This post is mostly notes in my own notebook, in order for myself to remember something I have found useful.
Given my virtual laboratory that I created in an earlier post, it soon becomes tedious to run the same commands over and over again on the different nodes in the virtual laboratory. So I started to look for a solution and came across Ansible that allows me to issue a shell command that is then executed on multiple computers. I very much appreciate that Ansible does not require any special agent on the managed nodes. In addition, Ansible is open source.
Ansible only needs to be installed on the computer from which you send commands to the remote or virtual machines you want to control. This computer is called the “control machine” in the Ansible documentation. In my case, it is the host computer on which I run the virtual machines that make up my virtual laboratory.
The only requirement for a basic Ansible installation is Python 2.x, which is installed as default on OS X but may need to be installed if you are using another OS.
Since the OS of my main computer is Mac OS X, Ansible can be installed using pip:
sudo pip install ansible
For Ubuntu, you would use:
sudo apt-get install software-properties-common sudo apt-add-repository ppa:ansible/ansible sudo apt-get update sudo apt-get install ansible
There are instructions on how to install Ansible on a number of different OSes in the excellent documentation.
Preparing the Control Machine
The control machine is the computer at which commands are to be issued, typed into the terminal window to put it simply.
The control machine then sends the commands to the computers on which the commands are to be executed. These computers are called the managed computers or managed nodes.
If you haven’t already manually logged in to the remote or virtual machines you want to control using Ansible from the control machine, now is a very good time to do so. The reason for this is that, in the configuration I have used, the SSH fingerprints of the remote or virtual machines must have been added to the list of known hosts on your control machine before attempting to use Ansible.
Preparing the Managed Nodes
Ansible requires Python 2.x to be installed on the managed nodes as well, which in my case is the nodes in my virtual laboratory. Installation on Ubuntu is trivial:
sudo apt-get install python
I noticed that the directory /etc/ansible, which is to hold Ansible configuration files on the control machine, is not created when installing Ansible on OS X while on Ubuntu it is.
- If the directory /etc/ansible does not exist, create it.
sudo mkdir /etc/ansible
- Create or edit the hosts file in the Ansible configuration directory.
sudo vi /etc/ansible/hosts
- Add the following two lines to the Ansible hosts file:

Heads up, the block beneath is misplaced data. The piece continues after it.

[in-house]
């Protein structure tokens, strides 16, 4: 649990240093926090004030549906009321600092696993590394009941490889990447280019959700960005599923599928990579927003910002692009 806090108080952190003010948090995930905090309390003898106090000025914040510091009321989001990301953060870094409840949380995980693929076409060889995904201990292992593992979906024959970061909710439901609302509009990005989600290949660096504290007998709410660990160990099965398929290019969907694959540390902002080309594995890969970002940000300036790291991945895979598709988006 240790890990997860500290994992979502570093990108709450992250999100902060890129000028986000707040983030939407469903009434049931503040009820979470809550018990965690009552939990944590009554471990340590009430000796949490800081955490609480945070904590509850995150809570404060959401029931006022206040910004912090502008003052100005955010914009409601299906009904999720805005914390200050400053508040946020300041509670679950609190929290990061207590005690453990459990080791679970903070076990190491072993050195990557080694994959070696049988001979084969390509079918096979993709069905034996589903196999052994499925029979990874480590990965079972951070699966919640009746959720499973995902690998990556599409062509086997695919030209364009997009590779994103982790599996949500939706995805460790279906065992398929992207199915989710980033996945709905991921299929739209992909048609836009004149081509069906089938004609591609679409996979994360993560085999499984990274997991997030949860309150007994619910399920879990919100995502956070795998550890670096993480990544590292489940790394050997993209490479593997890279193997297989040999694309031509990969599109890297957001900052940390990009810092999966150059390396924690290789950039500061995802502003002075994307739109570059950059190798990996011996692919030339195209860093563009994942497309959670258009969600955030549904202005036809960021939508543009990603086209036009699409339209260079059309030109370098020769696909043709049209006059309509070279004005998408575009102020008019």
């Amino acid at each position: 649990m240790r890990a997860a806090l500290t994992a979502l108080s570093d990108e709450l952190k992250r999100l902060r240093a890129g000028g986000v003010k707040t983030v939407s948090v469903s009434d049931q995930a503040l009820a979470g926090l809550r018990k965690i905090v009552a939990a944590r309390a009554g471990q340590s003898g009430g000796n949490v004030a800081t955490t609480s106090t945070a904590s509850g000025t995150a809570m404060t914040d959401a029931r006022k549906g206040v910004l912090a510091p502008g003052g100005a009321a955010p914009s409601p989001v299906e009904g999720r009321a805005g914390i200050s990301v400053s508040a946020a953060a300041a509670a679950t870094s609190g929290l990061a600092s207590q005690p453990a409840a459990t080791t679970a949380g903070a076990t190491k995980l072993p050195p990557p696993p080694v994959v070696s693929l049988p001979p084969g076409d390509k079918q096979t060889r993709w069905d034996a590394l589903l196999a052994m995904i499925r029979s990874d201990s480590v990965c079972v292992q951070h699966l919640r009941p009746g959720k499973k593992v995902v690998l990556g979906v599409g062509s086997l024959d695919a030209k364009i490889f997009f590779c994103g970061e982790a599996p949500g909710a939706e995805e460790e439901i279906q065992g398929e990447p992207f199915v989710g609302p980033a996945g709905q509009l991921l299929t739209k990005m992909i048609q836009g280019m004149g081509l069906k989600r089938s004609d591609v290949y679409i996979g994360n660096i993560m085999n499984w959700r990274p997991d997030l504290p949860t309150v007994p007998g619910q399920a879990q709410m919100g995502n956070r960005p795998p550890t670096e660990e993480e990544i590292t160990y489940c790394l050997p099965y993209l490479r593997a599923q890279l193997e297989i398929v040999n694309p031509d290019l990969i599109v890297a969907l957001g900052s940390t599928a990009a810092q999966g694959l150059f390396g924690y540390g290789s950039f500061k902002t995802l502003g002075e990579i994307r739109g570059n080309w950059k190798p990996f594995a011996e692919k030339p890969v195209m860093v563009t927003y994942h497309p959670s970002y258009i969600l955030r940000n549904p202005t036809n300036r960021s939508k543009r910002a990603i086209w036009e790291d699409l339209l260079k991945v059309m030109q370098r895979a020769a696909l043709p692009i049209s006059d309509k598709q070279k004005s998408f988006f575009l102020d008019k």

[ubuntulab] 192.168.1.[180:183] ansible_user=ivan
This will create a group of computers that later can be referred to as “ubuntulab” when using Ansible.
The IP addresses of the nods in my virtual laboratory are 192.168.1.180, 192.168.1.181, 192.168.1.182 and 192.168.1.183, which can be shortened as above.
Update the above to reflect the IP addresses of your managed nodes. If you cannot specify a range, for instance if using DNS names for your managed nodes, then use one line per managed node. Change the name of the user used to log in to the manged nodes from “ivan” to the name of the user on your managed nodes. You may also want to change the group name of the managed nodes from “ubuntulab” to something more appropriate.
- Save the modified Ansible hosts file.
Execute a Command
We now are ready to execute a command on the managed nodes.
ansible all -s -v -a "/bin/echo hello" --ask-pass
When asked, enter the password for the user you specified in the Ansible hosts file. If successful, output similar to the following will be output on the console:
192.168.1.181 | SUCCESS | rc=0 >> hello 192.168.1.180 | SUCCESS | rc=0 >> hello 192.168.1.182 | SUCCESS | rc=0 >> hello 192.168.1.183 | SUCCESS | rc=0 >> hello
The above executes the echo command on all the managed nodes in the Ansible hosts file. You may want to maintain different groups of computers and execute commands only on one group of nodes. To execute the echo command only on the nodes in the “ubuntulab” group, replace “all” with the name of the group:
ansible ubuntulab -s -v -a "/bin/echo hello" --ask-pass
That’s it! You are now ready to execute commands on your managed nodes. For instance, to check for updated packages on Ubuntu issue the following command:
ansible ubuntulab -s -v -a "sudo apt-get update" --ask-pass
This of course requires that the user specified in the Ansible hosts file is on the sudo list.
There is a lot more to Ansible – please refer to the Ansible documentation.